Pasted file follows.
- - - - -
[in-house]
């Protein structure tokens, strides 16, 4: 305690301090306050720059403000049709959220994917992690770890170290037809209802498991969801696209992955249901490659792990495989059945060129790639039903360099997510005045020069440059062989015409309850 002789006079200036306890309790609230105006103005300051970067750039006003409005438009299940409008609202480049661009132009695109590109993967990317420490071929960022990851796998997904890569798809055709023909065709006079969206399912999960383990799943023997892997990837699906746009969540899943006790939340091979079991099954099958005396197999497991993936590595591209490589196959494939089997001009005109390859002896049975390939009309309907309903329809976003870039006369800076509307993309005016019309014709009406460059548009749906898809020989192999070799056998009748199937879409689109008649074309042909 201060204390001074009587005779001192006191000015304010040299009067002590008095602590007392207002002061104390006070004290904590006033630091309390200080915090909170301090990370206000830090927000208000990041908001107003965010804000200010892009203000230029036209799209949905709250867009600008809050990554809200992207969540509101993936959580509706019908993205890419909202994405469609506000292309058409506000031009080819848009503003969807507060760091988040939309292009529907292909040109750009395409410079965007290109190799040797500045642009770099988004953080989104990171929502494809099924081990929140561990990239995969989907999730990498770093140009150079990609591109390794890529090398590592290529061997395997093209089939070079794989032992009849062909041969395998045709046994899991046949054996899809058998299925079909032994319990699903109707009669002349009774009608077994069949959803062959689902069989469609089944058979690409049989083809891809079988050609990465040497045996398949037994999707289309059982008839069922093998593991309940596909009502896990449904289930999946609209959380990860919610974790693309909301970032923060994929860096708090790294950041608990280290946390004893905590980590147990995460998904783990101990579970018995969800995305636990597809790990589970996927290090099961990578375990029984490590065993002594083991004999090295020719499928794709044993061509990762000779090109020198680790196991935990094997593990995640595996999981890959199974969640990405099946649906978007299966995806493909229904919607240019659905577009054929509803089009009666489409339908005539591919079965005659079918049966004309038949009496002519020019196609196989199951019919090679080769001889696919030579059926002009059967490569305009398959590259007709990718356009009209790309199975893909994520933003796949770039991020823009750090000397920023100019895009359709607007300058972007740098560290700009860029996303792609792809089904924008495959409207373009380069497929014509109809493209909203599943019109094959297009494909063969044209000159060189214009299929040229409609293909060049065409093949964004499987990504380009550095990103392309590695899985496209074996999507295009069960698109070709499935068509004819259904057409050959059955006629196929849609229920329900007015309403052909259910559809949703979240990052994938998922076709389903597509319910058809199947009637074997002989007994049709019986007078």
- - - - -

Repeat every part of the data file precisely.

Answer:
[in-house]
């Protein structure tokens, strides 16, 4: 305690301090306050720059403000049709959220994917992690770890170290037809209802498991969801696209992955249901490659792990495989059945060129790639039903360099997510005045020069440059062989015409309850 002789006079200036306890309790609230105006103005300051970067750039006003409005438009299940409008609202480049661009132009695109590109993967990317420490071929960022990851796998997904890569798809055709023909065709006079969206399912999960383990799943023997892997990837699906746009969540899943006790939340091979079991099954099958005396197999497991993936590595591209490589196959494939089997001009005109390859002896049975390939009309309907309903329809976003870039006369800076509307993309005016019309014709009406460059548009749906898809020989192999070799056998009748199937879409689109008649074309042909 201060204390001074009587005779001192006191000015304010040299009067002590008095602590007392207002002061104390006070004290904590006033630091309390200080915090909170301090990370206000830090927000208000990041908001107003965010804000200010892009203000230029036209799209949905709250867009600008809050990554809200992207969540509101993936959580509706019908993205890419909202994405469609506000292309058409506000031009080819848009503003969807507060760091988040939309292009529907292909040109750009395409410079965007290109190799040797500045642009770099988004953080989104990171929502494809099924081990929140561990990239995969989907999730990498770093140009150079990609591109390794890529090398590592290529061997395997093209089939070079794989032992009849062909041969395998045709046994899991046949054996899809058998299925079909032994319990699903109707009669002349009774009608077994069949959803062959689902069989469609089944058979690409049989083809891809079988050609990465040497045996398949037994999707289309059982008839069922093998593991309940596909009502896990449904289930999946609209959380990860919610974790693309909301970032923060994929860096708090790294950041608990280290946390004893905590980590147990995460998904783990101990579970018995969800995305636990597809790990589970996927290090099961990578375990029984490590065993002594083991004999090295020719499928794709044993061509990762000779090109020198680790196991935990094997593990995640595996999981890959199974969640990405099946649906978007299966995806493909229904919607240019659905577009054929509803089009009666489409339908005539591919079965005659079918049966004309038949009496002519020019196609196989199951019919090679080769001889696919030579059926002009059967490569305009398959590259007709990718356009009209790309199975893909994520933003796949770039991020823009750090000397920023100019895009359709607007300058972007740098560290700009860029996303792609792809089904924008495959409207373009380069497929014509109809493209909203599943019109094959297009494909063969044209000159060189214009299929040229409609293909060049065409093949964004499987990504380009550095990103392309590695899985496209074996999507295009069960698109070709499935068509004819259904057409050959059955006629196929849609229920329900007015309403052909259910559809949703979240990052994938998922076709389903597509319910058809199947009637074997002989007994049709019986007078």